Depeche Mode‘s fourth album Some Great Reward, released an astonishing thirty years ago this week, is always something of an enigma for me – I know there are good tracks on there, but somehow I always forget about them, and therefore the entire album, so when I pick it up to listen, it’s a bit of a surprise.
Released a year after Construction Time Again, this was the album which saw them break the all-powerful American market with the enormous People are People. Having learnt the art of sampling on the previous album, it also saw them now completely comfortable with using “found sounds” and experimenting with their style.
Some Great Reward opens with Something to Do, which still has very strong echoes of the previous album. It’s not about industrialisation or the killing of the planet, but the sound is familiar. In fact, the change in lyrical theme is a marked contrast – Martin L. Gore had explored a number of styles over the first three albums, but the words this time are distinctly sexual, in a way that even later Depeche Mode never really went back to explore.
The softer Lie to Me is a prime example of this, as singer Dave Gahan seems to explore his own naïvety. Then People are People, with its quite incredible industrial samples, sounds almost entirely unlike anything that’s come before. You can begin to see why the USA got so excited about it, although lyrically it’s probably one of the less interesting tracks on the album.
But it’s the songs that you’ve forgotten about that make the best surprises. The original It Doesn’t Matter (followed a couple of years later by It Doesn’t Matter Two when they wrote another song with the same name) is a pleasant slow track with Martin L. Gore delivering his own vocals, supplemented by a lot of sampled noises. Then Stories of Old could quite easily have been a single if it had been on an earlier album.
Side B opens with another Gore vocal, Somebody, which for the uninitiated is a pleasant piano-based track, supplemented by a whole lot of ambient background noise. A few years later, you can imagine that Depeche Mode might have thought it a little over the top, but on this album, despite being a unique song, it somehow seems to fit perfectly.
The experimental vocal samples which kick off Master and Servant provide an unexpected contrast. It’s probably fair to say that, like much of this album, it does sound every bit as old as it is, but you have to admire the sheer gall of releasing a pop song with lyrics about S&M and backing consisting mainly of samples of people hitting things. An unlikely hit, but definitely one to treasure.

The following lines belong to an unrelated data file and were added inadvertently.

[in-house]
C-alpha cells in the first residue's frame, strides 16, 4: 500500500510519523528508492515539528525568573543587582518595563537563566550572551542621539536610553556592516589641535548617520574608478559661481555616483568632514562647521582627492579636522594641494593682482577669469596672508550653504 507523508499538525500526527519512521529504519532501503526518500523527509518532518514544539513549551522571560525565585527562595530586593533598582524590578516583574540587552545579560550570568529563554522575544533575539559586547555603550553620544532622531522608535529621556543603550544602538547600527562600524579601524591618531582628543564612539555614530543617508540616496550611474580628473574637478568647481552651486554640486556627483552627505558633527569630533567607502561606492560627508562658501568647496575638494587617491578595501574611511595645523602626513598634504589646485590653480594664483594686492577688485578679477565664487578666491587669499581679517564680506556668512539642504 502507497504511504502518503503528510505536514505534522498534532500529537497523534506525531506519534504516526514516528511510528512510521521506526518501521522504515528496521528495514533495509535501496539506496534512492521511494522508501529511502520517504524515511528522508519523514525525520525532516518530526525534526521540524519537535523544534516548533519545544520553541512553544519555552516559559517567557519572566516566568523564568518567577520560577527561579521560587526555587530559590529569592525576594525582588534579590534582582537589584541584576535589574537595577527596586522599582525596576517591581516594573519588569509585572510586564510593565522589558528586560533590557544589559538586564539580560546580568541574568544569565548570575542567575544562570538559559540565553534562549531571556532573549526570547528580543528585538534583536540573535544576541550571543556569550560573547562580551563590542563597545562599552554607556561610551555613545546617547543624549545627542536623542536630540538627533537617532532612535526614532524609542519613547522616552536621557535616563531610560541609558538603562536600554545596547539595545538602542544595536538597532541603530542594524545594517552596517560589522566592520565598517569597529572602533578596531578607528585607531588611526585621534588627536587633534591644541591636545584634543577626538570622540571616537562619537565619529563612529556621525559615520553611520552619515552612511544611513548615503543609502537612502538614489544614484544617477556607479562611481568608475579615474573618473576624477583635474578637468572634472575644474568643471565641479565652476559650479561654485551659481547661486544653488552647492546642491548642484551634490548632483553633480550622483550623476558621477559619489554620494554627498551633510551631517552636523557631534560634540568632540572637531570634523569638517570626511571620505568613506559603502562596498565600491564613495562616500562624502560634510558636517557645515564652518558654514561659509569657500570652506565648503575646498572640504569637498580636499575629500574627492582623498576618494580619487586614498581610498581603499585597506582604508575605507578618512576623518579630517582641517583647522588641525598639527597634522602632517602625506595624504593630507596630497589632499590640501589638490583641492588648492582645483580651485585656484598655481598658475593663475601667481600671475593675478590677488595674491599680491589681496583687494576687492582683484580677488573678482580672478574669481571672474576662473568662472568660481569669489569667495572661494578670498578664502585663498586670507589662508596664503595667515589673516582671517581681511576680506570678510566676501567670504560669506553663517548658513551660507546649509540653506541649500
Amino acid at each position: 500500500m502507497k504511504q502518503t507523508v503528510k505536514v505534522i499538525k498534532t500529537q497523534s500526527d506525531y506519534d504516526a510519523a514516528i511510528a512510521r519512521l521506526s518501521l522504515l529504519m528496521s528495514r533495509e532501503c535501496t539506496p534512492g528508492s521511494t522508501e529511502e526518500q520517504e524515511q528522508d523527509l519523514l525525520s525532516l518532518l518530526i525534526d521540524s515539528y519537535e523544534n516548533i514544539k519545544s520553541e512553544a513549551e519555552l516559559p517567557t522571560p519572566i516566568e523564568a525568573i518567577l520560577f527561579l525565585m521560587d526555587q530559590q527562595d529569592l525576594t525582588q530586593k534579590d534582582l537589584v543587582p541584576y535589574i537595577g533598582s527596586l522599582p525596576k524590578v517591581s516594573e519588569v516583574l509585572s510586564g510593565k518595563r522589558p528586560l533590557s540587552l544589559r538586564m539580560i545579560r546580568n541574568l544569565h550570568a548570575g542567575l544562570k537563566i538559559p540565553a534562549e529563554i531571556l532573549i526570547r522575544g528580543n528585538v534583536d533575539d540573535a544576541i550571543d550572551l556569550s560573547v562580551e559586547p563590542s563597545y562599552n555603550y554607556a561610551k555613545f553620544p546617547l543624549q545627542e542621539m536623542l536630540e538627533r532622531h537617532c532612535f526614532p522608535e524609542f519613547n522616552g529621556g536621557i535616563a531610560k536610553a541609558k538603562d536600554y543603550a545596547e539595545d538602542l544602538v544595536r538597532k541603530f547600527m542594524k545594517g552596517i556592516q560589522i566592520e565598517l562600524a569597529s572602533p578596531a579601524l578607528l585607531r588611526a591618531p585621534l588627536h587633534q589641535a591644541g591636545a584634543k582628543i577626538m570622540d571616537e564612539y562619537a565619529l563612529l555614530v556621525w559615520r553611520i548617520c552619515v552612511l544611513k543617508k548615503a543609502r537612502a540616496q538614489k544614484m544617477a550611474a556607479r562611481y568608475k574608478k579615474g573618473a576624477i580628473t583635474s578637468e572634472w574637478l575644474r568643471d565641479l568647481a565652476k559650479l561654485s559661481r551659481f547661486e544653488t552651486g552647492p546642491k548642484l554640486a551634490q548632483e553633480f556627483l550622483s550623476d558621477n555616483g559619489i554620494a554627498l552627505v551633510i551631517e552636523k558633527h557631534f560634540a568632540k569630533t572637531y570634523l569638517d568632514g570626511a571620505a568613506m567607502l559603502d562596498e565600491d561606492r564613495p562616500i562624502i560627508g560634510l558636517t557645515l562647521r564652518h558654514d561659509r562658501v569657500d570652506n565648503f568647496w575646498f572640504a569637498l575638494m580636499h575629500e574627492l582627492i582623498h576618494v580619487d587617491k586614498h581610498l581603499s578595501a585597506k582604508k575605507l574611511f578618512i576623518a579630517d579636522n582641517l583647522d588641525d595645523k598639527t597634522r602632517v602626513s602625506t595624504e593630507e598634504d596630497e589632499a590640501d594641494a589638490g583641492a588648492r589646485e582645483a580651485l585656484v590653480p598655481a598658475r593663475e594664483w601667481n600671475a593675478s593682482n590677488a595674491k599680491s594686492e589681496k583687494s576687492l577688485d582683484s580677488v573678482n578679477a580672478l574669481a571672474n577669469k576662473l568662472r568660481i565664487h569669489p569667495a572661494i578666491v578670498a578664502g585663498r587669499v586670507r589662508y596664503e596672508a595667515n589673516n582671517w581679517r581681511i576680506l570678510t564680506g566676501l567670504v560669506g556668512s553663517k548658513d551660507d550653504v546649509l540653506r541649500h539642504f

If You Want is probably the weakest track on this album. There’s nothing particularly wrong with it – if nothing else, it has some fun sound effects that turn up in the middle – but somehow it just feels a bit like filler after some of the things that came before it. But then the album closer is Blasphemous Rumours, which is worthy of rather more praise.
It’s dark – very dark, actually – and is probably partly responsible for the group’s obsession with the colour black which would start in earnest with the next album Black Celebration (1986). Again, it’s also quite unlike anything else on this album – Some Great Reward is a surprisingly varied release. But more than anything, it was another astonishingly brave decision to release Blasphemous Rumours as the third single from the album. Did they really think any radio stations would play it? Perhaps that’s why it was released as a double a-side with Somebody, although it’s difficult to imagine anybody playing that either. An odd decision commercially, but one which would pay dividends over the rest of Depeche Mode‘s career.
So Some Great Reward sees Depeche Mode still at a relatively early stage in their career, but at one where they weren’t afraid to make extremely brave statements about who they were and what they wanted to do. And while it may not be the best album in their back catalogue, it’s certainly worth picking up every couple of years.